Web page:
He has appointed students to the governing bodies of different universities. I know he has done this in Dublin and Cork and I presume the same thing has happened in Galway. Theoretically this is very desirable. I am all in favour of student participation and I should like to see much greater student participation. The manner in which the Minister has done it is working out very badly. I know of one or two cases where the student nominated was the serving president of the students' council. More often than not, the president of the students' council is in his final year in college, or he may be doing a post-graduate course. He is appointed at Christmas and he can serve until June or July only when the academic year ends and he departs from college and goes to another area. A six months period is no use because he might have an opportunity of attending only two or three meetings of the governing body.
When the Higher Education Authority Bill was going through this House, the Union of Students of Ireland made a very good case for continuity of student representation on the governing bodies. They wanted three students appointed so that when one retired another student would replace him. If three students were appointed over a three year period and one dropped out he could be replaced. I have in mind the case of University College, Cork. Anyone who reads the papers will have seen that the students' representative on the governing body resigned recently because he was no longer a student of the college and, therefore, he could not be regarded as a satisfactory students' representative. I hope the Minister will fill that vacancy. I have a sneaking feeling that the Minister is not fully converted to the idea of having proper student representation on the governing bodies. Having made a start, it should not be too difficult to devise a method which would give adequate student participation.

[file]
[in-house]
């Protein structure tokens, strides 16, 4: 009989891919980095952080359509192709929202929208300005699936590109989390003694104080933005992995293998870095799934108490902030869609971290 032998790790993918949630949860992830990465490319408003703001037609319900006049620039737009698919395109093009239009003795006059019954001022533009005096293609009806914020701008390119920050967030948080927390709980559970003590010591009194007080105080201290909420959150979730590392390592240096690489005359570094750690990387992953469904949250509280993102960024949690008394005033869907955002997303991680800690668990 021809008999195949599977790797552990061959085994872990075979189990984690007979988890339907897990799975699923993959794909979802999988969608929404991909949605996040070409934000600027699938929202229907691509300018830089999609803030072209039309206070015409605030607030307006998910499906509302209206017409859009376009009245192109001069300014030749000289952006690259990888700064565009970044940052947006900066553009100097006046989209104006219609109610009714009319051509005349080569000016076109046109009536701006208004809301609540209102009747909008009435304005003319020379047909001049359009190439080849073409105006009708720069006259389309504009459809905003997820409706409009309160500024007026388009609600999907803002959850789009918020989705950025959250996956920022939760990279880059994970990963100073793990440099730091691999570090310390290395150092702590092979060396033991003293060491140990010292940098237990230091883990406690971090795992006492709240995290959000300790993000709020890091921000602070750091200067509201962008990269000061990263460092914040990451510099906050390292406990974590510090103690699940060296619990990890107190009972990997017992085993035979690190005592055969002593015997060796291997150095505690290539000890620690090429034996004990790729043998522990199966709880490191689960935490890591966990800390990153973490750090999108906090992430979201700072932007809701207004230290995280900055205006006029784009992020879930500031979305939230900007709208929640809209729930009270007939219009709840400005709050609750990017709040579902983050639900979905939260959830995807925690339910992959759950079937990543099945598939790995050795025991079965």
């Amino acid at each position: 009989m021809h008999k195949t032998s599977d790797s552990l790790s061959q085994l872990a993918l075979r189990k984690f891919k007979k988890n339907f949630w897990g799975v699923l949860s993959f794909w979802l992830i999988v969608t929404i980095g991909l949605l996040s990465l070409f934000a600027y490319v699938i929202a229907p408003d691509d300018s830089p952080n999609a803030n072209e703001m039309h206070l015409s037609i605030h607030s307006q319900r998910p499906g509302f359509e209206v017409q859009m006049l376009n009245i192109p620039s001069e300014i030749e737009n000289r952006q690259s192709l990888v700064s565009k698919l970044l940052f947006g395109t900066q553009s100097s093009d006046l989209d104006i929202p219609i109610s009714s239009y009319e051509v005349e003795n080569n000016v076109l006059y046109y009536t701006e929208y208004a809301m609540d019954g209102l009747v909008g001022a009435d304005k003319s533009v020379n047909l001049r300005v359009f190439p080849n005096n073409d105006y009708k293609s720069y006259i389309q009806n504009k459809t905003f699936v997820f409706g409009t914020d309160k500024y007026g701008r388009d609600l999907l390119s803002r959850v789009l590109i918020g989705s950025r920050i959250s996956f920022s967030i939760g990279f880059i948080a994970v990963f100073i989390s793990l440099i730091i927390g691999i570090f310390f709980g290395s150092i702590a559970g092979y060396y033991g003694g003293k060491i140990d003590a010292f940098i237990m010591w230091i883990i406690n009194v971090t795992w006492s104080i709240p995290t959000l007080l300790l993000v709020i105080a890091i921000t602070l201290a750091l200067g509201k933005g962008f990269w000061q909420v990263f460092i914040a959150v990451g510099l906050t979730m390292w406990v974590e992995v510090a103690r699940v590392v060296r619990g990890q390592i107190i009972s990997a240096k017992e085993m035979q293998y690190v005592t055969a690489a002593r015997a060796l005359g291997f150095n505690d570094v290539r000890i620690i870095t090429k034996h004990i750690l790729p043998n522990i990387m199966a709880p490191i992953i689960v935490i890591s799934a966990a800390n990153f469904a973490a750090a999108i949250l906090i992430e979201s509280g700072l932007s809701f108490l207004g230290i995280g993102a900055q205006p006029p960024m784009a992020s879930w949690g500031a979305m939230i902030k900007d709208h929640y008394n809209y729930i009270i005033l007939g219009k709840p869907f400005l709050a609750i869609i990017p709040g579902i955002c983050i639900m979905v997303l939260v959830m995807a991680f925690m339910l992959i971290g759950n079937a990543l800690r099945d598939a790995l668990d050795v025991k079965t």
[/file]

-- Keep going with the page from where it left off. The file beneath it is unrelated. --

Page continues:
Much has been said about students in general, and about university students. There will always be a certain section who are more vocal than others and inclined to be wild, but we  hear very little about the vast majority of students—and I am referring to university students—who are responsible, who attend to their studies and who devote a considerable amount of their time to voluntary work; fund raising for charity and assisting the poor and under-priviledged. Unfortunately, this aspect of the activities of students does not get the same publicity and is not highlighted in the same way as the activities of the very vocal minority who tend to hit the headlines. I am fully in favour of proper student participation in all aspects of our higher education institutions. I hope the Minister will devise a satisfactory method of ensuring that there will be proper continuity of student representation.
Last year there was a row over the night courses at UCD. I worked my way through college. I worked during the day and attended university courses at night. Thousands have done the same thing. The system was that new courses started each year and it was possible to enrol each year. Then a cylical system was introduced. A course was started and until it was concluded at the end of three years, another course could not be started. I condemned that inside and outside the House. I felt it was a diabolical decision. It was grossly unfair to hundreds of students who could not afford to go to the university full time and who were glad to avail of the facilities at night. It is a highly nerve-wracking business, it makes colossal demands on one's physical and mental energies, having worked all day to go to the university at night, attend lectures and find time for study, but thousands have done it.